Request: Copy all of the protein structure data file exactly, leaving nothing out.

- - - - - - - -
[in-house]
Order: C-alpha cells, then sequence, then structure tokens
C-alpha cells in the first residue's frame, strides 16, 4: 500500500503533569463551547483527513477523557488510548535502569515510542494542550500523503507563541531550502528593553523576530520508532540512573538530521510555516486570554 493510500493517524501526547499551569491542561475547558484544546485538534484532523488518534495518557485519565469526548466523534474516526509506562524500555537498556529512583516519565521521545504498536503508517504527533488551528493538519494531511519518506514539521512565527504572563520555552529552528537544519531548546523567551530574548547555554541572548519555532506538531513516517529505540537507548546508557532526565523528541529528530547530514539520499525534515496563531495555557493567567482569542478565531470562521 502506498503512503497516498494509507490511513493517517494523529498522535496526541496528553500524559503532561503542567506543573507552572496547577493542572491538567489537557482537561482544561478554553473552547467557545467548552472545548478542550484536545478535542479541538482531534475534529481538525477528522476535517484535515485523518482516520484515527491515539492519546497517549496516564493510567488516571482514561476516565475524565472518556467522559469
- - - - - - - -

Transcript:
[in-house]
Order: C-alpha cells, then sequence, then structure tokens
C-alpha cells in the first residue's frame, strides 16, 4: 500500500503533569463551547483527513477523557488510548535502569515510542494542550500523503507563541531550502528593553523576530520508532540512573538530521510555516486570554 493510500493517524501526547499551569491542561475547558484544546485538534484532523488518534495518557485519565469526548466523534474516526509506562524500555537498556529512583516519565521521545504498536503508517504527533488551528493538519494531511519518506514539521512565527504572563520555552529552528537544519531548546523567551530574548547555554541572548519555532506538531513516517529505540537507548546508557532526565523528541529528530547530514539520499525534515496563531495555557493567567482569542478565531470562521 502506498503512503497516498494509507490511513493517517494523529498522535496526541496528553500524559503532561503542567506543573507552572496547577493542572491538567489537557482537561482544561478554553473552547467557545467548552472545548478542550484536545478535542479541538482531534475534529481538525477528522476535517484535515485523518482516520484515527491515539492519546497517549496516564493510567488516571482514561476516565475524565472518556467522559469